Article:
Early on in the pandemic, Quebec was at the forefront of research into testing wastewater for SARS-CoV-2 as a way to track the progression of its spread.
The approach is now being used with increased frequency across North America, including in Ontario, to assist with the early detection of a rise in cases, spot neighbourhood outbreaks and prepare for an eventual rise in hospitalizations.
But funding for Quebec's pilot project ran out in December, just as the highly contagious Omicron variant was spreading rapidly among the population.
The province stopped making PCR tests available for the general population weeks later, on Jan. 5, after it was overwhelmed by the demand.
Experts say testing wastewater has the potential to be a useful tool to offset this lack of data.
"This method is really meant to complement existing systems," said Prativa Baral, an epidemiologist and doctoral candidate at the Johns Hopkins Bloomberg School of Public Health.
"But I think especially because our province doesn't have a rigorous testing capacity right now, this would be an excellent opportunity to get some pooled community-level data that would allow us to monitor our trends broadly."
Next Monday, Jan. 31, Quebec will further ease restrictions, citing a decline in hospitalizations in recent days.
At this point, however, experts say it will be difficult to quickly measure whether the change in policies has led to a resurgence in cases. A study released last week concluded that, for a period in December, there were five times as many cases as had been officially reported.
The general public is now being asked by the Quebec government to submit the results of their rapid tests to assist with tracking the pandemic.
COVID-19 hospitalizations in Quebec
Useful 'hand in hand'
Sarah Dorner, a professor at Polytechnique Montréal, began testing wastewater for SARS-CoV-2 in March 2020 as part of the province's pilot project. Her funding expired just as the Omicron variant began to widely in December.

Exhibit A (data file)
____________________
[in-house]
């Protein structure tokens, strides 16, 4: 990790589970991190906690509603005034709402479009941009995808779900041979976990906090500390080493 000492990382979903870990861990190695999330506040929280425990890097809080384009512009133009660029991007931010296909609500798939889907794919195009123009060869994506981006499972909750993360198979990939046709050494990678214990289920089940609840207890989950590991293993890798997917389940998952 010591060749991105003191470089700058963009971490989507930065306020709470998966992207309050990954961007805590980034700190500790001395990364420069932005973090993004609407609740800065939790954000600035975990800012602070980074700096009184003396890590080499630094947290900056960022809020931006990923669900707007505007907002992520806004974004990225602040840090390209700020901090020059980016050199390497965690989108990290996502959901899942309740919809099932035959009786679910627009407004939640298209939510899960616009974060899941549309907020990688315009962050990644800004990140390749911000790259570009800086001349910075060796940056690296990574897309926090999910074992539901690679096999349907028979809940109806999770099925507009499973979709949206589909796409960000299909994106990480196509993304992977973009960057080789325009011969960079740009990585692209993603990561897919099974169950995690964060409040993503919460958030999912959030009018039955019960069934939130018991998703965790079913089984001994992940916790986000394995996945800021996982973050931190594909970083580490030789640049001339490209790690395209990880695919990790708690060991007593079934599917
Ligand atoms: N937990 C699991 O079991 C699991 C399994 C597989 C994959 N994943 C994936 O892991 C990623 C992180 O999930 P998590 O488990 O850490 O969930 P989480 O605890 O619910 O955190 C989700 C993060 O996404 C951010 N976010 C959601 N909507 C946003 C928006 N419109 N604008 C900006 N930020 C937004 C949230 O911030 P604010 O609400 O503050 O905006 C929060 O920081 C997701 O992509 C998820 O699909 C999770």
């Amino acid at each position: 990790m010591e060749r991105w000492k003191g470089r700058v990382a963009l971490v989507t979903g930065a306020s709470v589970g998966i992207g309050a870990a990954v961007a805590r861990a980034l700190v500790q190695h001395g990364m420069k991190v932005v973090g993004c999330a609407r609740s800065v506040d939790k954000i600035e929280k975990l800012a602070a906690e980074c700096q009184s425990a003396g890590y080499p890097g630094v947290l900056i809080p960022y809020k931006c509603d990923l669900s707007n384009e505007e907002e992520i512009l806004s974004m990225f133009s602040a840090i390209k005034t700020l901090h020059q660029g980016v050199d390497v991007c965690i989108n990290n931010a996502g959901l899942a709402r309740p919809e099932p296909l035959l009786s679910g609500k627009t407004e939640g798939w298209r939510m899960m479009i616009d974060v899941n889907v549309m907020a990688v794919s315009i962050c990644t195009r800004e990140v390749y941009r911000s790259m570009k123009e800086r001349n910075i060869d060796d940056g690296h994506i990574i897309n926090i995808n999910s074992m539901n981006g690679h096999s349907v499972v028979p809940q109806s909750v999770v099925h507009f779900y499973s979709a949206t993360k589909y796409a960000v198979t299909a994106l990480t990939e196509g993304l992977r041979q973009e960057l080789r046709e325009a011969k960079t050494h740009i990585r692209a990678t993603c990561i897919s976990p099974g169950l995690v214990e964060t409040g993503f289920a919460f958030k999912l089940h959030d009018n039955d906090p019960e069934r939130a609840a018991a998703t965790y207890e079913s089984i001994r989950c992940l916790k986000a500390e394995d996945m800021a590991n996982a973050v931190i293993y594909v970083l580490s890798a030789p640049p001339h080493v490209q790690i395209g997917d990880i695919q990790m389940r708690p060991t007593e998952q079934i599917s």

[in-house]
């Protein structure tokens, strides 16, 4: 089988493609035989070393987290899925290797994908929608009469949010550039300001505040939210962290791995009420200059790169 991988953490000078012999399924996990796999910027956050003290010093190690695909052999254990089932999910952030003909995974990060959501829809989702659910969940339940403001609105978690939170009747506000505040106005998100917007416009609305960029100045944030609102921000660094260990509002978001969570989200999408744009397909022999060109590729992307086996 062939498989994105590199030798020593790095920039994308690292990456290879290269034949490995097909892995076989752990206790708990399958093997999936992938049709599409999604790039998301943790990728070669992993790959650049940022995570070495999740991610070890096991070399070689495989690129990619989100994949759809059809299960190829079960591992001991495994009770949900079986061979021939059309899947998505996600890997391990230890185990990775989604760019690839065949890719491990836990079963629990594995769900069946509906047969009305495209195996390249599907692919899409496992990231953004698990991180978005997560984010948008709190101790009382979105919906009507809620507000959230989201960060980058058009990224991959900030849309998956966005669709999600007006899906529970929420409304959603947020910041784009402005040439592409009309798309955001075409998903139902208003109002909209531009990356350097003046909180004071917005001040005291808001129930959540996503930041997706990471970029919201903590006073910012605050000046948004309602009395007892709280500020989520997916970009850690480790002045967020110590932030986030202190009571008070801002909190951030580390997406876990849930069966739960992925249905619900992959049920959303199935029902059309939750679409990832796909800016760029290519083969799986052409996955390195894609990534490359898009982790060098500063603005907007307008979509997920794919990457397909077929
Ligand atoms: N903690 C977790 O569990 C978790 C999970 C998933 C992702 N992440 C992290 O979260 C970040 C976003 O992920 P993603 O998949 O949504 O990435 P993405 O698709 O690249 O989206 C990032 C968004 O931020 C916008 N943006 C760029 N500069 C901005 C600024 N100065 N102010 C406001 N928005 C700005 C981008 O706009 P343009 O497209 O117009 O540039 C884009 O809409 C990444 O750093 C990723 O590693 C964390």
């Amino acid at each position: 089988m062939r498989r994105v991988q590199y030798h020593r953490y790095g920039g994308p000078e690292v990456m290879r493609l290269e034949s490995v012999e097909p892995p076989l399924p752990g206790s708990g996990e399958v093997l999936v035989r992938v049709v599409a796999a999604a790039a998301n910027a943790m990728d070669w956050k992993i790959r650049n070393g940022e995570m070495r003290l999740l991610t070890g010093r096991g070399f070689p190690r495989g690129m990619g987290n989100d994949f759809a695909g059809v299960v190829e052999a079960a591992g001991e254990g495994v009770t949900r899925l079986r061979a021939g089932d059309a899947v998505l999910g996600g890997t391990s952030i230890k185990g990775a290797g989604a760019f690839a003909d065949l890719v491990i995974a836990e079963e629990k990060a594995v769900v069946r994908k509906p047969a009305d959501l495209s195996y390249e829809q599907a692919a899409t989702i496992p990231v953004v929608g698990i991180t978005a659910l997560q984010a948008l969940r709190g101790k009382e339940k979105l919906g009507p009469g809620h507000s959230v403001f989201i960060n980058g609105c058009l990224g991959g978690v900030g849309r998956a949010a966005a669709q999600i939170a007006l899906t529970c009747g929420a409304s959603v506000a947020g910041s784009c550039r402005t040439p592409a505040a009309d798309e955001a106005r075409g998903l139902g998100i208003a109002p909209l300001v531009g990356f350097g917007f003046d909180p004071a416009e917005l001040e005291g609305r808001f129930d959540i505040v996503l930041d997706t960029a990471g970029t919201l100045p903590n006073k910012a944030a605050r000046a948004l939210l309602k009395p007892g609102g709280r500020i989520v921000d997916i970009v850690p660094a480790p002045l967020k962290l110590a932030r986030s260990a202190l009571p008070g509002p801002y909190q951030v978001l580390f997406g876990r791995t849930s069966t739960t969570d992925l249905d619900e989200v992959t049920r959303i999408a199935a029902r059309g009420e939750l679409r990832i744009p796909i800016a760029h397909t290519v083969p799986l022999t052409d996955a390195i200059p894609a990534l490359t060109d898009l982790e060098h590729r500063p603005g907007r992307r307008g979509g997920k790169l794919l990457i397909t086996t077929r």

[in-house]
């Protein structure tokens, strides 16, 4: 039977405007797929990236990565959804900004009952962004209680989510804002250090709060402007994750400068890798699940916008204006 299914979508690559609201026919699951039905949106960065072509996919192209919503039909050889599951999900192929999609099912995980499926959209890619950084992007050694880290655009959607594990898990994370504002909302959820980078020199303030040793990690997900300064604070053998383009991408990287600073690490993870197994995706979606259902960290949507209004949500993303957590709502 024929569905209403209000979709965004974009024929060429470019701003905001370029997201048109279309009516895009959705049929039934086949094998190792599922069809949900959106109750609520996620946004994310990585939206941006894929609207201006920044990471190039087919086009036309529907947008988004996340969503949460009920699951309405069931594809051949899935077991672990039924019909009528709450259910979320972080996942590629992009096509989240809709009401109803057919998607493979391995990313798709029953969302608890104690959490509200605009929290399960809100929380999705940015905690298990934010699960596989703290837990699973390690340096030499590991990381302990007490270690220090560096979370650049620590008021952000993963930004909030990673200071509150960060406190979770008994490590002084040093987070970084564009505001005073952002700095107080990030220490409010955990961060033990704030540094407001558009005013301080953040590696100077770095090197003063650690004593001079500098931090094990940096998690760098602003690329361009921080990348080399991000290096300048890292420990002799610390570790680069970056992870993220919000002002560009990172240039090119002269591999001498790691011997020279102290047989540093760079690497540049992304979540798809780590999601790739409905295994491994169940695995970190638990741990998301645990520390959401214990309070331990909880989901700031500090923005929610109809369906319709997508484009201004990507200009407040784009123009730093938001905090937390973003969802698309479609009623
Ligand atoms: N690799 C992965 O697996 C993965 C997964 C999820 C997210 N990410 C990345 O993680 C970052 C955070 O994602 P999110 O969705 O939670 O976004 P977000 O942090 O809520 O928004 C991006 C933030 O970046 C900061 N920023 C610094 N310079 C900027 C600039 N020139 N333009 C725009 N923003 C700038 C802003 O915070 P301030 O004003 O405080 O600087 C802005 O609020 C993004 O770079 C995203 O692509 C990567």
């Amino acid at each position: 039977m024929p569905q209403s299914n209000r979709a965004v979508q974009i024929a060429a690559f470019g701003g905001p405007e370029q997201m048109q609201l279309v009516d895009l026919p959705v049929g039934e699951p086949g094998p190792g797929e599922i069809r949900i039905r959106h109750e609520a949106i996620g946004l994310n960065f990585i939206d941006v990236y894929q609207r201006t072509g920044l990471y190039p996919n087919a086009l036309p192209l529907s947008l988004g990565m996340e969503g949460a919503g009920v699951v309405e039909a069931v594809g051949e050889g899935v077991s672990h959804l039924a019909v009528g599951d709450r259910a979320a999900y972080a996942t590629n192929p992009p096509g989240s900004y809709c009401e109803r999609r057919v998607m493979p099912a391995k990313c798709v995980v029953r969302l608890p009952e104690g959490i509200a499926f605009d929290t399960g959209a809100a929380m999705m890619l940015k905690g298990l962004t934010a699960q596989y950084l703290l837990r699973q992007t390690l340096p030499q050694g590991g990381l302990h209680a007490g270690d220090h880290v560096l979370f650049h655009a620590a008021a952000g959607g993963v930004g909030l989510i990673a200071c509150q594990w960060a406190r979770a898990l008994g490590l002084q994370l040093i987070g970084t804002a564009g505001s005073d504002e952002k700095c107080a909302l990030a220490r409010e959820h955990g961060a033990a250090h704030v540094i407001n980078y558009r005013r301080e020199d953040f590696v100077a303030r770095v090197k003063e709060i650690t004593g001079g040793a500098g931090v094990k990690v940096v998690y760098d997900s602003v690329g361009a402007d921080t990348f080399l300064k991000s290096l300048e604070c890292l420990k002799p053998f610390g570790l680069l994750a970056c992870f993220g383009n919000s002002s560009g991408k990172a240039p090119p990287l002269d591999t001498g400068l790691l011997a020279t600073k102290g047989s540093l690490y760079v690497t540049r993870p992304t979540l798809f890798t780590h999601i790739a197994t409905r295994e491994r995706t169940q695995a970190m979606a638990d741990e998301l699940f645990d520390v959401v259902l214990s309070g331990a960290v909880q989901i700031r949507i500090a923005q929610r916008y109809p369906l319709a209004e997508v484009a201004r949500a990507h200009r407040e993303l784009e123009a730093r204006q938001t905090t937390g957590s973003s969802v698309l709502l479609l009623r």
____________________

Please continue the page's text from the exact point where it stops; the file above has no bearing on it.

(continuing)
Dorner said the technique — which is already used to detect other diseases, such as polio — has the potential to be a useful public health tool.
While wastewater data is not as precise as case counts, it can help understand the trajectory of disease in a community when PCR testing isn't available.
"I had always imagined that wastewater with rapid testing could be a really nice package as part of a solution for pandemic management," she said.
"We have rapid testing but now we don't have the wastewater. So it's unfortunate. It could really be useful hand in hand."
Dorner said testing wastewater could serve as an "early detector" not only in Montreal but in communities across the province.
"Going forward, it's really about setting up a sustainable monitoring infrastructure that could be used for this, but also other viruses in the future," she said.
WATCH | This expert says wastewater testing could help track Omicron:
In a statement, Quebec's Health Ministry said it was exploring how the technique could be used going forward, saying it could relate to "the rapid identification of new variants, using a specific analysis strategy."
"Analytical work to extend this approach across the province continues," said Robert Maranda, a spokesperson for the ministry.
The statement also pointed to a recent report by Quebec's public health institute, the INSPQ, which "highlighted the fact that this field is in its infancy and that more studies and experiments are needed to support its implementation."
Maranda said that public health departments at the regional level "wishing to do so can set up this surveillance."
A patchwork of projects
While Quebec may have reservations about its application, wastewater testing is increasingly common across the country in a context where clinical testing is overwhelmed, said Bernadette Conant, the CEO of the Canadian Water Network, which co-ordinates the COVID-19 Wastewater Coalition.
In Ontario, the province's science table, an independent advisory group, has begun making wastewater results public. The data shows a peak of virus concentration in wastewater around Jan. 4, then falling by about a quarter by Jan. 17.
Conant said the patchwork of systems set up across the country reflects the challenges of a co-ordinated response at the federal and provincial level.
She called it a "quintessential example of the challenges of the Canadian system."
WATCH | How wastewater testing works:
In Baral's view, while wastewater testing would be beneficial, she stressed Quebec should also take steps to prevent another shutdown, by putting in place improved ventilation in spaces known to be sites of transmission, such as schools and restaurants, and making our health-care system better prepared for a rise in hospitalizations.
"What I would love to see is a long-term plan from the government on how to deal with this moving forward," she said.